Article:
I mean my goatie girls' potential beau. A Boer buck by the name of Zeus.
I wish I was able to get a picture, but he looks like this:
Picture 230 pounds of muscle and hair, and that's him. He's quite a guy.
I went to meet him today, after discussing breeding with my friend Teresa at the feed store. I've known her quite a while, and I know she's as particular about her goats as I am about mine. Zeus is one of her two breeding bucks. The other's name is---get this---Thor. HA!! Thor is not available this year, but Zeus is. He wasn't really interested in me, but that's because I'm not a girl goat. Right now it's all business with the boys. "Show me the women!" That's all they're saying.
He's a huge hunk of man-goat, and I'm sure he'll be a great asset to the herd here at Chicken Scratch. He'll come to stay for a month in November to be sure he's bred both Min and Lilly. Dulci will be rooming elsewhere for the time being, so she doesn't get accidentally bred. She's way too young, and nowhere near big enough. I think her time will be next year, possibly next fall, instead of the late winter this year. She is growing well, but not putting on the same poundage at the same rate the other two girls did. I can compare weights at the same ages, and she's a little behind. I don't think it will hurt her to wait and let her get bigger. If I have the two in milk I will be happy. Three is icing on the cake.
But the other two bananas are about 90 pounds now, in good condition, and about to be CAE tested to be sure all is well. Then they will have a date with destiny.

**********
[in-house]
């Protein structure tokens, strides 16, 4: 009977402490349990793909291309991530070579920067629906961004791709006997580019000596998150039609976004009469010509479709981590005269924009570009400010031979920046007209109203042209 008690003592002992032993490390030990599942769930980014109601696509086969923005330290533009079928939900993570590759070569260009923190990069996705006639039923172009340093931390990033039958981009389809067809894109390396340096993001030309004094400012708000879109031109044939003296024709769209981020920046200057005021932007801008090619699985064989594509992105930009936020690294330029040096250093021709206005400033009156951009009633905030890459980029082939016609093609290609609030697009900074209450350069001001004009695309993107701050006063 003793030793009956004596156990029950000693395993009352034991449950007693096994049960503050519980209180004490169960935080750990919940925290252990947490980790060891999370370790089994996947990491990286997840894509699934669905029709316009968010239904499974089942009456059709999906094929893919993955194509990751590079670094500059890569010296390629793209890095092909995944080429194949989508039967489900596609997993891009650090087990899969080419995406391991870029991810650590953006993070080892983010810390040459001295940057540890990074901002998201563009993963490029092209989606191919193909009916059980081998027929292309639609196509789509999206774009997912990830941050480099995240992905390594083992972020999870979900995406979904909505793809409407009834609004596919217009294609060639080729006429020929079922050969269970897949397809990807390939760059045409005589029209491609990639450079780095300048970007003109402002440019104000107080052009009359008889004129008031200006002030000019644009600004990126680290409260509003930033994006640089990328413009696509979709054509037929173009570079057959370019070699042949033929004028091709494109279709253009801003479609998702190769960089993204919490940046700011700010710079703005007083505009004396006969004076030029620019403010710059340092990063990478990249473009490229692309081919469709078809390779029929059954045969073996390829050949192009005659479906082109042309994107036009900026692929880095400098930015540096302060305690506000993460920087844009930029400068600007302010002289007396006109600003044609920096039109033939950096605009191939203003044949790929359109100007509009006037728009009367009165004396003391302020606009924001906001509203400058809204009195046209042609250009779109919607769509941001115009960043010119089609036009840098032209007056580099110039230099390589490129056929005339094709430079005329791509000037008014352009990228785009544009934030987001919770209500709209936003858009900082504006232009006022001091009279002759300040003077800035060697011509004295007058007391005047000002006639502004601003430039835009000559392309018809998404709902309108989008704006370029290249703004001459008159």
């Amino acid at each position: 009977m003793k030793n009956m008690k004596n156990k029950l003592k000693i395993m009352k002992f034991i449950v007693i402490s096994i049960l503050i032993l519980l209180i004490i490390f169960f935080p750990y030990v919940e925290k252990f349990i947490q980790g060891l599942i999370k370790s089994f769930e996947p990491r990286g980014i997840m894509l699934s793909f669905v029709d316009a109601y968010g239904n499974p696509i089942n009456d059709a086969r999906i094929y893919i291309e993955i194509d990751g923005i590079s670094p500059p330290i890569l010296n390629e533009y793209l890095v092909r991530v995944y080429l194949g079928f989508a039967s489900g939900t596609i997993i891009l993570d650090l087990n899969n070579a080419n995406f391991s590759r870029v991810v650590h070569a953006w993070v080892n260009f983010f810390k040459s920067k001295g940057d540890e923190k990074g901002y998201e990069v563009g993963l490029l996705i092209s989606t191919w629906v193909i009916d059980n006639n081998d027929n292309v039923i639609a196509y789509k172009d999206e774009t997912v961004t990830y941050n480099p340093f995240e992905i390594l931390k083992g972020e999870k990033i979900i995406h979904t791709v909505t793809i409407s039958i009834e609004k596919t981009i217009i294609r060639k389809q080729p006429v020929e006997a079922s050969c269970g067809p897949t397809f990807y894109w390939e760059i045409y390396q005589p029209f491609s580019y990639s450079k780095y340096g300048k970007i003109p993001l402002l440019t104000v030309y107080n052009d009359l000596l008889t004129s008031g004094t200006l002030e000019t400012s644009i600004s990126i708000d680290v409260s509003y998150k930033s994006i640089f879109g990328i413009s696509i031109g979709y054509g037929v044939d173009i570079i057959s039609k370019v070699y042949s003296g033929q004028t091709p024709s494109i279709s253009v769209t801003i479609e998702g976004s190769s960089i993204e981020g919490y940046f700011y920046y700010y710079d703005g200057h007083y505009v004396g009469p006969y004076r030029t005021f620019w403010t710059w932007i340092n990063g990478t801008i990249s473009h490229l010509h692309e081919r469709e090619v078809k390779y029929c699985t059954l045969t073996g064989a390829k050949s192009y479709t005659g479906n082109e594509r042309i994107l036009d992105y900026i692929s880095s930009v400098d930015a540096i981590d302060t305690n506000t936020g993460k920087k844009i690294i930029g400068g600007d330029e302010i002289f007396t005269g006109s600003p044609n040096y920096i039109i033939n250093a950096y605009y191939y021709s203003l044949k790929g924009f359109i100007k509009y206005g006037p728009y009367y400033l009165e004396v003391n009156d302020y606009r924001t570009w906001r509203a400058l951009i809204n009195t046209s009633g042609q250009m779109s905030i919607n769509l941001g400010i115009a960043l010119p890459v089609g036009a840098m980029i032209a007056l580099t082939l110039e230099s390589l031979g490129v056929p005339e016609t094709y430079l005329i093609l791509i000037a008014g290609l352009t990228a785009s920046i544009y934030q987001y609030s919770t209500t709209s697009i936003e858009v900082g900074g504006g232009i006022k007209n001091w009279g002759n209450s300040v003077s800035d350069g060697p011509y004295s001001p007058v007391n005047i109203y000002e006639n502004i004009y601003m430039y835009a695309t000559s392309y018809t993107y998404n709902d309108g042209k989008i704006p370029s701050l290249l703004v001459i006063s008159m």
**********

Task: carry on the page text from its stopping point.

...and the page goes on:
And you know what? I am a nervous wreck. It's like sending my daughter out on her first date. If I'm like this with my goats, I can't imagine what I'll be like with my daughter! Tranquilizers, anyone???
Aye yayeyaye! I think I need a drink.
Anywho, I chose a Boer buck because around here Boer-cross are hot commodities. I am hoping for good selling with the mix. In addition, if I get a couple of nice sized boys, I can keep one for whethering and then teach him to pull a cart. Teresa has a pair of Saanens she keeps for that--they are 330 pounds each---HUMONGOUS. Their names are Bill and Ted, and they do work around the farm. They are gentle as can be, and if I could have fit them into my jacket (or my car), I would have stolen them immediately. Luckily, they are too big. But I am intrigued that a dairy goat can get to that size and do that work, and now I'm thinking that's something I could really use. We've been tossing around the idea of a donkey (read: I've been discussing it at my husband, and he looks at me blankly until I stop talking) to do some heavy lifting. I don't have a donkey. But I do have goats who have the potential to make other goats. And maybe I'll get a behemoth to pull stuff around. That would be so useful! Hmmmmm......the ideas are percolating.
So that's my story and I'm sticking to it. I'm out now, to try to get some more work done. Take care, everyone!!!